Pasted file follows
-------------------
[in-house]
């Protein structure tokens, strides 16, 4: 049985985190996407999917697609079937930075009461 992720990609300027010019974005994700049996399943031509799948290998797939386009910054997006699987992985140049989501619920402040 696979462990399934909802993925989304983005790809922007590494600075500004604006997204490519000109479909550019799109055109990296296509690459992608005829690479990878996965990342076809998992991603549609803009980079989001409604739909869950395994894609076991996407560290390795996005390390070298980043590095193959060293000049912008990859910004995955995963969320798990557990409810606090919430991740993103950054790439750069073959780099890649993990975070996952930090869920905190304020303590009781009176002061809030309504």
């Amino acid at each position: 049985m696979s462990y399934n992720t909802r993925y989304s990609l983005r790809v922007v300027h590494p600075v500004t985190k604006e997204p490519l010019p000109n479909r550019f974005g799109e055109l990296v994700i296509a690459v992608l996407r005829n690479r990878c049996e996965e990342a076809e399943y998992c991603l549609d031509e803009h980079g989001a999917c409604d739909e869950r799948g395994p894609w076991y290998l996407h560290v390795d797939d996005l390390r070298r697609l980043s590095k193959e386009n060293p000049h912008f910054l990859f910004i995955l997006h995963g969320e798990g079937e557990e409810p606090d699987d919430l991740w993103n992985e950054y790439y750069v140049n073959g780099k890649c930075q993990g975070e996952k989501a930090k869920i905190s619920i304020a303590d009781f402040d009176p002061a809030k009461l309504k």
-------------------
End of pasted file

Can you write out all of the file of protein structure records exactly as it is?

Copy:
[in-house]
């Protein structure tokens, strides 16, 4: 049985985190996407999917697609079937930075009461 992720990609300027010019974005994700049996399943031509799948290998797939386009910054997006699987992985140049989501619920402040 696979462990399934909802993925989304983005790809922007590494600075500004604006997204490519000109479909550019799109055109990296296509690459992608005829690479990878996965990342076809998992991603549609803009980079989001409604739909869950395994894609076991996407560290390795996005390390070298980043590095193959060293000049912008990859910004995955995963969320798990557990409810606090919430991740993103950054790439750069073959780099890649993990975070996952930090869920905190304020303590009781009176002061809030309504």
């Amino acid at each position: 049985m696979s462990y399934n992720t909802r993925y989304s990609l983005r790809v922007v300027h590494p600075v500004t985190k604006e997204p490519l010019p000109n479909r550019f974005g799109e055109l990296v994700i296509a690459v992608l996407r005829n690479r990878c049996e996965e990342a076809e399943y998992c991603l549609d031509e803009h980079g989001a999917c409604d739909e869950r799948g395994p894609w076991y290998l996407h560290v390795d797939d996005l390390r070298r697609l980043s590095k193959e386009n060293p000049h912008f910054l990859f910004i995955l997006h995963g969320e798990g079937e557990e409810p606090d699987d919430l991740w993103n992985e950054y790439y750069v140049n073959g780099k890649c930075q993990g975070e996952k989501a930090k869920i905190s619920i304020a303590d009781f402040d009176p002061a809030k009461l309504k």